To review, a child’s thinking is remarkably fluid-which may account for the unusual propensity of children to experience phenomena that escapes our attention. The reason is that their mind is more open than the mind of an adult. That is because they haven’t collected enough information to lead to a black-and-white mentality. This mental flexibility may be why children are more capable of exhibiting sensitivity to paranormal activity.
Of course, paranormal researchers are adults. We have to work with the mentality we have. We can, however, still learn by observing the fluidity of children (that is, when they aren’t busy developing the ego identity that will eventually lead to blocking). We have to be able to admit that we don’t know it all. We must acknowledge that our thinking can be as fluid as that of a child. When our thoughts reach the desired level of fluidity, our powers of observation will peak.
This all sounds good, but I suspect you might be thinking that fluidity is easier said than done. Although this conclusion is true, fluidity is not the impossible dream. With a little dedicated effort, we can open our minds. We can explore mental fluidity. But how?
My suggestion is that we try out some meditation practices. I don’t mean that we begin adhering to this or that religion. What I mean is that we learn to quiet the mind so that our habit of blocking relaxes. By practicing meditation. we might realize that, in essence, the mind is fluid. That is its nature. It’s fluid for a child because, once again, a child hasn’t learned to block the natural flow with learned information that sets up patterns of neuronal firing that we use again and again to support a consistent reality. Such patterns may seem comforting, but the sad truth is that habits of thinking quickly make us into fuddy-duddies. Meditation breaks up fuddy-duddy pattern holding by breaking up dependence on accustomed patterns of thinking so that new ideas can filter through. One way of illustrating the meditative process is to imagine a piece of elastic netting that’s tightly scrunched up into a knot. There isn’t much we can introduce into the knot because, if it is very elastic, the knot pulls itself together so tightly that there’s no room for anything else. If, however, we pick up the knot and pull at it for awhile, the knot’s elasticity will eventually lose its snap. The knot relaxes. When it relaxes, we can see what was blocked by the knot. Maybe it was a dresser. Maybe it was a mirror. Maybe it was an entity standing on the other side of the room. The point is that the more we relax the mind, the more we are likely to increase our perceptions.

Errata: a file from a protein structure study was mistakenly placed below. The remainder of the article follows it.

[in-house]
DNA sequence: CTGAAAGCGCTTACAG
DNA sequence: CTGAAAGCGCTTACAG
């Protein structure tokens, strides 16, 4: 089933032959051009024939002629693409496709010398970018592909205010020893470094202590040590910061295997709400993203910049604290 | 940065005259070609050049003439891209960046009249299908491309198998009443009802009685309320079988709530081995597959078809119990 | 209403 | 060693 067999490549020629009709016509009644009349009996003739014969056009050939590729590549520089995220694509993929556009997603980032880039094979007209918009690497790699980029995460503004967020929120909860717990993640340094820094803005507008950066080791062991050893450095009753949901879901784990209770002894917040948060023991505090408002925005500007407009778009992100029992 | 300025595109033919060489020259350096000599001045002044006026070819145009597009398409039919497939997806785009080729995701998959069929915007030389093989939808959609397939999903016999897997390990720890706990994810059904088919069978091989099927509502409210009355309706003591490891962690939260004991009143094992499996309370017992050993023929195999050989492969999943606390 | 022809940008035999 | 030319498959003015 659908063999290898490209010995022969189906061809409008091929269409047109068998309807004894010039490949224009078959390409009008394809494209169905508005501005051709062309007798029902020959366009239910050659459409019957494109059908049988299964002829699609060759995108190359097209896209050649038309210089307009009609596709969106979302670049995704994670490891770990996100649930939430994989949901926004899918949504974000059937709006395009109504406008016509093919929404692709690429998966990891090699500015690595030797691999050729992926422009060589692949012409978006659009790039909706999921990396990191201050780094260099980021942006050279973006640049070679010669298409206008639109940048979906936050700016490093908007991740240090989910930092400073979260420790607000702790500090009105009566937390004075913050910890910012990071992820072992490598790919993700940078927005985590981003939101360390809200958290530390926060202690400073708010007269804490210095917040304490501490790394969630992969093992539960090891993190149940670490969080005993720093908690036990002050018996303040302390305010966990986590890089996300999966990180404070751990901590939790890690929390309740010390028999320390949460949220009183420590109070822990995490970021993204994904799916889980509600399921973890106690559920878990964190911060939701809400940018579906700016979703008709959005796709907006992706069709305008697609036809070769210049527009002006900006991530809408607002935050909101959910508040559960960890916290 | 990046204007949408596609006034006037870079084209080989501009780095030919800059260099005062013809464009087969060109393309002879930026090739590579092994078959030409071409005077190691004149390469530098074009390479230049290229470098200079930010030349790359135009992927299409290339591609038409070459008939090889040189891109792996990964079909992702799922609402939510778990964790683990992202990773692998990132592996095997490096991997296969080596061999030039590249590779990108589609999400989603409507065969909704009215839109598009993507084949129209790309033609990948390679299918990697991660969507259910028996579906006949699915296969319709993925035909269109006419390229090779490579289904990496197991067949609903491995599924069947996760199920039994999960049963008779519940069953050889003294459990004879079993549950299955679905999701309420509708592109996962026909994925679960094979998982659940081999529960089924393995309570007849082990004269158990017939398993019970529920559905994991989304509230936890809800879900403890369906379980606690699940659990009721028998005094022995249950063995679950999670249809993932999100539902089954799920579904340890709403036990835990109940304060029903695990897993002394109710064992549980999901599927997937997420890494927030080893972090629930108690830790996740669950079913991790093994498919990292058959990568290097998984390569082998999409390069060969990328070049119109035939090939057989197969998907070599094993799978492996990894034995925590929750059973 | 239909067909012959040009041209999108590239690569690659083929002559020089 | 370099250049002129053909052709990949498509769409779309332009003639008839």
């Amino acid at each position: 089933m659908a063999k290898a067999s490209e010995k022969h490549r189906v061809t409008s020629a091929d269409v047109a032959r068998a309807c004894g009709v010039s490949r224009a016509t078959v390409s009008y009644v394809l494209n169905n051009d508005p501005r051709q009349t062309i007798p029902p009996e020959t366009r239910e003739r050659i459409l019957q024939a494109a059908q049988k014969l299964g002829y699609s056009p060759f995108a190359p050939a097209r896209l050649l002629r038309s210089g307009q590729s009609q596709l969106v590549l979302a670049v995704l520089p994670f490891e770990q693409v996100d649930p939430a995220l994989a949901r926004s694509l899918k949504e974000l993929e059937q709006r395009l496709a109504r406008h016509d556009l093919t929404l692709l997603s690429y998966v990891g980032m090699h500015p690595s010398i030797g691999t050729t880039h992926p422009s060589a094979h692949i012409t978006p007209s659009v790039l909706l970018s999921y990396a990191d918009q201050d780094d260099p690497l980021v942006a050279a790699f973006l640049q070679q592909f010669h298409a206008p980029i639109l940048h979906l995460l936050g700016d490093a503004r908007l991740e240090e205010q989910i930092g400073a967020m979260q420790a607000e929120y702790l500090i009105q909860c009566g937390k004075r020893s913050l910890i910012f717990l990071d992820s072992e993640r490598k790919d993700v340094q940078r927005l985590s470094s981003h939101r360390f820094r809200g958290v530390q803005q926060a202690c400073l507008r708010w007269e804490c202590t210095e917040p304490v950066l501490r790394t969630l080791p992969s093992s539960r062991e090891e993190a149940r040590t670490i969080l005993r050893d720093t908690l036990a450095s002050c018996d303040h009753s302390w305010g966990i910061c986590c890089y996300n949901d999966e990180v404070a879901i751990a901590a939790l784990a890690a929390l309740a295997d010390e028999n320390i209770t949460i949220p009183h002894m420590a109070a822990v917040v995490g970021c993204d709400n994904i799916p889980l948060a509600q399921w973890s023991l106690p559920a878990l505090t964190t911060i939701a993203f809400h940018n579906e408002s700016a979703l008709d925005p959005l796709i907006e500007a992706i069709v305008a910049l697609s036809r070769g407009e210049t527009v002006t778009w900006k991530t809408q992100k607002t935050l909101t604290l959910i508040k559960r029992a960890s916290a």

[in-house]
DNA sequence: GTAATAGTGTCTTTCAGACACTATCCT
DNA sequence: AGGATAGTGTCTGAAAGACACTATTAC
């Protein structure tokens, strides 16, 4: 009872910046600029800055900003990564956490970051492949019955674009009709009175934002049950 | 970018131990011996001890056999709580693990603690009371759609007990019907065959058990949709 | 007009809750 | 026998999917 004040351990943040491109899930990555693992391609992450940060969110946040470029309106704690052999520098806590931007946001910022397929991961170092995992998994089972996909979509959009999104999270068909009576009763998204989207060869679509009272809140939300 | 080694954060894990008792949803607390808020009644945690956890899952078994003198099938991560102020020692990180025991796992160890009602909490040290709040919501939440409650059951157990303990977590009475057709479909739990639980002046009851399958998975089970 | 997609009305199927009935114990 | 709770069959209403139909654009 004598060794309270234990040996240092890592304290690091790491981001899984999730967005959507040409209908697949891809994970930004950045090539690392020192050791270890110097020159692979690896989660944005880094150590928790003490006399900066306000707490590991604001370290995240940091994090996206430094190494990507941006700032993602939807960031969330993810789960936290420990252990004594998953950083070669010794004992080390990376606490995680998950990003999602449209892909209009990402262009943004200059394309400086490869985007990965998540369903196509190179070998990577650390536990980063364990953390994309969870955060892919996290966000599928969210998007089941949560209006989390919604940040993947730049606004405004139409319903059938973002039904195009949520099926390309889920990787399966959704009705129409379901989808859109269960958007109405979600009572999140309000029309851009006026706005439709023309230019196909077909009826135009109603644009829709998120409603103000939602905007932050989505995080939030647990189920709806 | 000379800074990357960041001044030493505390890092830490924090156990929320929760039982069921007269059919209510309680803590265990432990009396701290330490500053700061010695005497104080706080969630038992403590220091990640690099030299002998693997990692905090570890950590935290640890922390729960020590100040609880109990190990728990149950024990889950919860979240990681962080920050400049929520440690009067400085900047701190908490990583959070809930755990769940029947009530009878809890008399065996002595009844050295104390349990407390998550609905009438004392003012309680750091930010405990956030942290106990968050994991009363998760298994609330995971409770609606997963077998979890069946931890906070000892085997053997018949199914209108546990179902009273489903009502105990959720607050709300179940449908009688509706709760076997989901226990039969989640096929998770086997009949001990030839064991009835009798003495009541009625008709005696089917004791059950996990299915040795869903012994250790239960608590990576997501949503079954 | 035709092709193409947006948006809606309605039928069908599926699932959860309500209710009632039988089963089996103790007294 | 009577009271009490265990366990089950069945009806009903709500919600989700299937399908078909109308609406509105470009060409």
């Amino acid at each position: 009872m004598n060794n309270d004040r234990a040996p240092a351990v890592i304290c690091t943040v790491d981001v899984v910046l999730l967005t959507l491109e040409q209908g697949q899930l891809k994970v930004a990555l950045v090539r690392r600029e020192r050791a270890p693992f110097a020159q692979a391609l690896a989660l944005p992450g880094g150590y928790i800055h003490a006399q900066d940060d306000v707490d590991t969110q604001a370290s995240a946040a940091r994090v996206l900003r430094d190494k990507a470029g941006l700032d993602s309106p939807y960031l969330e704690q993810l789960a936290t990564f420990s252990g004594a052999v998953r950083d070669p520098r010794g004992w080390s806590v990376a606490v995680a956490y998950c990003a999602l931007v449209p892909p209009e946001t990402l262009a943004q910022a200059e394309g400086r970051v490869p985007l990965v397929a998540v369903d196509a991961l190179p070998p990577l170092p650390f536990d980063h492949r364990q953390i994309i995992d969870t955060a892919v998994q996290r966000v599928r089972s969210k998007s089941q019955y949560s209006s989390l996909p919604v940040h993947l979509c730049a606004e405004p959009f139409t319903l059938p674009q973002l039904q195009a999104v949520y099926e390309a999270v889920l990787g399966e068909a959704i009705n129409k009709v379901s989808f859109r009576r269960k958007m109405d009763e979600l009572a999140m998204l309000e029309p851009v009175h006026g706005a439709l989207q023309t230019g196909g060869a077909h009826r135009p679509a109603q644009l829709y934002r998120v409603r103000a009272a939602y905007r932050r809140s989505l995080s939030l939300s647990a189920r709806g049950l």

No, I can’t guarantee that a meditative practice will increase receptivity to paranormal phenomena, but I can point out that a number of cultures that honor the practice of meditation demonstrate an unusual sensitivity to paranormal activity. It isn’t because people in these cultures are unusually psychic (or gullible); it’s because they are open to the paranormal. Actually, according to these cultures, such activity isn’t paranormal. What we call nonordinary experience is, in fact, a normal part of life. Why? Possibly because the culture has allowed minds to embrace subtle elements in the environment that we Westerners routinely miss. A sensitive culture isn’t more imaginative; we are more closed. We can profit from experimenting with different ways of using our minds. Meditation is a good start.
What sort of practice should we try? It doesn’t matter. The best approach is to look around and see what’s out there, and then, on the basis of collected information, to choose a method with which each of us feels comfortable. Often we are attracted to a particular practice because of a particular quality about the practice that resonates with us as an individual. This resonance is important because, sometimes, we learn a practice and, in the course of practicing, we find a way to explain the practice so that it suddenly harmonizes with, and enhances, our personal understanding. I can use myself as an example: I always had trouble working through the idea of having “nothing” in my head. What is nothing? I felt like I had to fight to have nothing in my mind. I was doing too much work! Then, one day, I realized that it was far better for me to pursue a feeling of “everythingness.” That is, I relaxed the mind so that I could “step back” and let the whole universe flow into my mind. I realized that “everythingness” is nothing in particular. This realization helped. In opening the mind in this way, I experienced a heightened state of receptivity, the sort of receptivity that, yes, is ideal for experiencing paranormal phenomena. In this state of mind, it, as of yet, hasn’t occurred to me to feel fear, or have a feeling of being “creeped out” (both of which are sensations that lead to blocks) when confronted with unusual experience. If I see anything out of the ordinary, I’m curious, but neither surprised nor excited. I’m merely in a receptive state of mind.
In this discussion, I don’t refer to meditation as a spiritual practice. I’ve been more pragmatic: a meditative mind is a great mental state from which to observe paranormal phenomena. There’s plenty of room to experience the nonordinary without the blocks of expectation. I encourage meditative practice, not just for its ability to allow us to cope with our lives, but also because its value as a tool for rediscovering the unencumbered child mind that opens us to unaccustomed experience. It’s where we want to be! Once our mind is open, we are ready to progress to the introduction of scientific method into research. . . .